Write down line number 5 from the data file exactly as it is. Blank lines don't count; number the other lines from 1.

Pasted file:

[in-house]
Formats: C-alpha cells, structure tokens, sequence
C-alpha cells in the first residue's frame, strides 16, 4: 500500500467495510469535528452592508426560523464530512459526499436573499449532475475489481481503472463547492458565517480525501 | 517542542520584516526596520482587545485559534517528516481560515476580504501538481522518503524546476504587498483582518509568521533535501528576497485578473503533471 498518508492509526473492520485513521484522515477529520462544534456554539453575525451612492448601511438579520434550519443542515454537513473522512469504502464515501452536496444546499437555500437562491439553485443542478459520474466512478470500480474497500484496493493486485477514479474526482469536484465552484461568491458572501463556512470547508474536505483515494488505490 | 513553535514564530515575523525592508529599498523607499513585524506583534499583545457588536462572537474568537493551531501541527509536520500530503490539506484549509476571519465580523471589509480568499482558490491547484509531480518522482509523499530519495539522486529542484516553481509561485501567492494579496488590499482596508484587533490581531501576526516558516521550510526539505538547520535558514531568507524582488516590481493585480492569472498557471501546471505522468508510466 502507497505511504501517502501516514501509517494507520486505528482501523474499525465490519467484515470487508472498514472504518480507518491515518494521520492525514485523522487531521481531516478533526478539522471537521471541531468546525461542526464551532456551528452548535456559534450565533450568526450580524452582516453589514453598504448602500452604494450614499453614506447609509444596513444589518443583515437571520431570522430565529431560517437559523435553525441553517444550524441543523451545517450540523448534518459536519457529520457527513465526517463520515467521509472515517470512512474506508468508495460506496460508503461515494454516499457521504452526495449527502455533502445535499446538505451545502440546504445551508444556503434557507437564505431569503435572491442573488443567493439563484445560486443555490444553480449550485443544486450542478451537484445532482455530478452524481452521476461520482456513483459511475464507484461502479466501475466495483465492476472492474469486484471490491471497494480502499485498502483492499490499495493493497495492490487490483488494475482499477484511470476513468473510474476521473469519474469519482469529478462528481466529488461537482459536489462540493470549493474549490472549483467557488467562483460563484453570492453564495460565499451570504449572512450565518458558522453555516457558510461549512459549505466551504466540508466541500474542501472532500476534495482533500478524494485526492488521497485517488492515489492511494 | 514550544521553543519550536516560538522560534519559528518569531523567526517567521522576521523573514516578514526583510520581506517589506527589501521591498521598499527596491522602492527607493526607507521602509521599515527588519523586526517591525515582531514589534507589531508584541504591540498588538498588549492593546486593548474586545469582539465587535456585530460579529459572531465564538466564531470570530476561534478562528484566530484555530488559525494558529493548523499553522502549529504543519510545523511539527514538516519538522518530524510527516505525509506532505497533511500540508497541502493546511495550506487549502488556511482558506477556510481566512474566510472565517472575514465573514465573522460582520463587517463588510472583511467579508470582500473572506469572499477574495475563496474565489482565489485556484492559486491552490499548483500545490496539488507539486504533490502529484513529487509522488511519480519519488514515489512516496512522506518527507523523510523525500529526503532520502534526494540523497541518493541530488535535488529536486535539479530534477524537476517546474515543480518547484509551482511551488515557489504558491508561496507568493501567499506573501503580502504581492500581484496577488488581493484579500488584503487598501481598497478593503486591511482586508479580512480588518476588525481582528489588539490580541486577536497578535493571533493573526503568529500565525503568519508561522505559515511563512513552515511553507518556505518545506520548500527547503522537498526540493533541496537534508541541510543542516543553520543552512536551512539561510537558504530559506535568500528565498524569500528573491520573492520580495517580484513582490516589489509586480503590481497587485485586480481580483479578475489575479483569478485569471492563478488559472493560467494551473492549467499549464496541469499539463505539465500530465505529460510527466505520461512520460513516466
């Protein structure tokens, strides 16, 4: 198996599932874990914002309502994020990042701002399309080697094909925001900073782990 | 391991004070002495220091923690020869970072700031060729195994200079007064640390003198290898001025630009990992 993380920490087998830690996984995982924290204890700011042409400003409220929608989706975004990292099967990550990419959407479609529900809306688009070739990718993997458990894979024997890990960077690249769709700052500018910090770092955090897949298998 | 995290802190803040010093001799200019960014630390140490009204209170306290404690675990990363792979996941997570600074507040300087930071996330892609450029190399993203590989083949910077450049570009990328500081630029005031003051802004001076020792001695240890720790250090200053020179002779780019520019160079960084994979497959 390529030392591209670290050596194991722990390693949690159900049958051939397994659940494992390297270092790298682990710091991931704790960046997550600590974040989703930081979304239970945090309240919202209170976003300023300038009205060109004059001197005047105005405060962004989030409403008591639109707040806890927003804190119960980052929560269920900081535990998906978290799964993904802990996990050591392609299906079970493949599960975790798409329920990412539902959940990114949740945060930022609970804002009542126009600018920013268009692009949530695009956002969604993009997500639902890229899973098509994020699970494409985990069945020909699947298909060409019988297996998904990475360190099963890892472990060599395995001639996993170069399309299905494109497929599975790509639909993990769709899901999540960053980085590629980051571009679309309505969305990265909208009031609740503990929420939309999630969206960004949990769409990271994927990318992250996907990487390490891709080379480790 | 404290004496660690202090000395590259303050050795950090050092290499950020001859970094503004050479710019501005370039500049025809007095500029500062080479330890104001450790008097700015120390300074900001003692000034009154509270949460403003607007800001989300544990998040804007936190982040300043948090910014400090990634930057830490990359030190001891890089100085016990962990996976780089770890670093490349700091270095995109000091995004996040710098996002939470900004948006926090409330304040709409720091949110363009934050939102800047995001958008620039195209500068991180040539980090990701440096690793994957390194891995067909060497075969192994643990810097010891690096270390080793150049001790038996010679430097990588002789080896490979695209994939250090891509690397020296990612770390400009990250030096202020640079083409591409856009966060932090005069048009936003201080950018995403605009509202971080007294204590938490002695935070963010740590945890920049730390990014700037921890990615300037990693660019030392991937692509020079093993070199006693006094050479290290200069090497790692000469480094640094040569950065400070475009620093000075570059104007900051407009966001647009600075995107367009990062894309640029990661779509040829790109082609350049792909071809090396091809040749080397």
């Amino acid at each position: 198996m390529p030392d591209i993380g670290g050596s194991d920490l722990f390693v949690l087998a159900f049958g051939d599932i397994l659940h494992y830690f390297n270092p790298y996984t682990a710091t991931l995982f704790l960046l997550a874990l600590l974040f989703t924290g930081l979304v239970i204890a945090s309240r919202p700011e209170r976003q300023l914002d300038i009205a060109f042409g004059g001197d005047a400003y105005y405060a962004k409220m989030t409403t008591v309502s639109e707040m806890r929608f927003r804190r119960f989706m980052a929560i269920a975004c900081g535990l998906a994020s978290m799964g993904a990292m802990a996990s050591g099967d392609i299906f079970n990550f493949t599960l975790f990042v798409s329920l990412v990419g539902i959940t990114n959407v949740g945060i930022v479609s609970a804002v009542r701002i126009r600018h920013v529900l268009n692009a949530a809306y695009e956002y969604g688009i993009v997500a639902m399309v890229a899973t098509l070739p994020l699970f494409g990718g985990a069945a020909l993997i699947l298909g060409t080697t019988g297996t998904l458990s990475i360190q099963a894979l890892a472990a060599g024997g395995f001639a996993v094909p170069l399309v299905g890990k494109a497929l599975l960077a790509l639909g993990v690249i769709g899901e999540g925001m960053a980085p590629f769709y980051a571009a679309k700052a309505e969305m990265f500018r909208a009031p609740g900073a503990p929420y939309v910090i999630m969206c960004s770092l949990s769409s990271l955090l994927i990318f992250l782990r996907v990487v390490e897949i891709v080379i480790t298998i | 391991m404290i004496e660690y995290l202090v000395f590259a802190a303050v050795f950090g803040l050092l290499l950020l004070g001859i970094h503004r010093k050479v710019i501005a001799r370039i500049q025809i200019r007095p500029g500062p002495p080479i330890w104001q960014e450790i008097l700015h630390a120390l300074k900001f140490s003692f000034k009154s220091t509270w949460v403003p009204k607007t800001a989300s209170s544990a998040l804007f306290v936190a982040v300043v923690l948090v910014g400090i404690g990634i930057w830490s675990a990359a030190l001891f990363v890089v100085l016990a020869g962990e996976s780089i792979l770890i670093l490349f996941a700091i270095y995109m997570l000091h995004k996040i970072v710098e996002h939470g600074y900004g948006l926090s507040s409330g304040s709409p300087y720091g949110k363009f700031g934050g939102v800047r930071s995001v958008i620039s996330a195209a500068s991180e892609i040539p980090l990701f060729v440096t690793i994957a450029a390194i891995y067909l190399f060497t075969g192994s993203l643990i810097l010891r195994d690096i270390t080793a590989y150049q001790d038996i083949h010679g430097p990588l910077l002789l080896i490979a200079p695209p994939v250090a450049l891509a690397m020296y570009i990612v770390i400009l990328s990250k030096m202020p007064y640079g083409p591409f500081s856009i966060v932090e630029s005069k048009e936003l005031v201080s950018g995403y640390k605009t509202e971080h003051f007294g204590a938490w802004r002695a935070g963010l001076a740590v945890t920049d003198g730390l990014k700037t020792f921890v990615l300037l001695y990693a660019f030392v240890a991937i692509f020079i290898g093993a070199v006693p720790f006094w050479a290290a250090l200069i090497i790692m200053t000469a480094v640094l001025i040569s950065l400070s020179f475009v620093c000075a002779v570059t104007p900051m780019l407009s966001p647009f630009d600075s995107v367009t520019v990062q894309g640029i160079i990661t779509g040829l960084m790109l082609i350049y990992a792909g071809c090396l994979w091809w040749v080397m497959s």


């Amino acid at each position: 198996m390529p030392d591209i993380g670290g050596s194991d920490l722990f390693v949690l087998a159900f049958g051939d599932i397994l659940h494992y830690f390297n270092p790298y996984t682990a710091t991931l995982f704790l960046l997550a874990l600590l974040f989703t924290g930081l979304v239970i204890a945090s309240r919202p700011e209170r976003q300023l914002d300038i009205a060109f042409g004059g001197d005047a400003y105005y405060a962004k409220m989030t409403t008591v309502s639109e707040m806890r929608f927003r804190r119960f989706m980052a929560i269920a975004c900081g535990l998906a994020s978290m799964g993904a990292m802990a996990s050591g099967d392609i299906f079970n990550f493949t599960l975790f990042v798409s329920l990412v990419g539902i959940t990114n959407v949740g945060i930022v479609s609970a804002v009542r701002i126009r600018h920013v529900l268009n692009a949530a809306y695009e956002y969604g688009i993009v997500a639902m399309v890229a899973t098509l070739p994020l699970f494409g990718g985990a069945a020909l993997i699947l298909g060409t080697t019988g297996t998904l458990s990475i360190q099963a894979l890892a472990a060599g024997g395995f001639a996993v094909p170069l399309v299905g890990k494109a497929l599975l960077a790509l639909g993990v690249i769709g899901e999540g925001m960053a980085p590629f769709y980051a571009a679309k700052a309505e969305m990265f500018r909208a009031p609740g900073a503990p929420y939309v910090i999630m969206c960004s770092l949990s769409s990271l955090l994927i990318f992250l782990r996907v990487v390490e897949i891709v080379i480790t298998i | 391991m404290i004496e660690y995290l202090v000395f590259a802190a303050v050795f950090g803040l050092l290499l950020l004070g001859i970094h503004r010093k050479v710019i501005a001799r370039i500049q025809i200019r007095p500029g500062p002495p080479i330890w104001q960014e450790i008097l700015h630390a120390l300074k900001f140490s003692f000034k009154s220091t509270w949460v403003p009204k607007t800001a989300s209170s544990a998040l804007f306290v936190a982040v300043v923690l948090v910014g400090i404690g990634i930057w830490s675990a990359a030190l001891f990363v890089v100085l016990a020869g962990e996976s780089i792979l770890i670093l490349f996941a700091i270095y995109m997570l000091h995004k996040i970072v710098e996002h939470g600074y900004g948006l926090s507040s409330g304040s709409p300087y720091g949110k363009f700031g934050g939102v800047r930071s995001v958008i620039s996330a195209a500068s991180e892609i040539p980090l990701f060729v440096t690793i994957a450029a390194i891995y067909l190399f060497t075969g192994s993203l643990i810097l010891r195994d690096i270390t080793a590989y150049q001790d038996i083949h010679g430097p990588l910077l002789l080896i490979a200079p695209p994939v250090a450049l891509a690397m020296y570009i990612v770390i400009l990328s990250k030096m202020p007064y640079g083409p591409f500081s856009i966060v932090e630029s005069k048009e936003l005031v201080s950018g995403y640390k605009t509202e971080h003051f007294g204590a938490w802004r002695a935070g963010l001076a740590v945890t920049d003198g730390l990014k700037t020792f921890v990615l300037l001695y990693a660019f030392v240890a991937i692509f020079i290898g093993a070199v006693p720790f006094w050479a290290a250090l200069i090497i790692m200053t000469a480094v640094l001025i040569s950065l400070s020179f475009v620093c000075a002779v570059t104007p900051m780019l407009s966001p647009f630009d600075s995107v367009t520019v990062q894309g640029i160079i990661t779509g040829l960084m790109l082609i350049y990992a792909g071809c090396l994979w091809w040749v080397m497959s």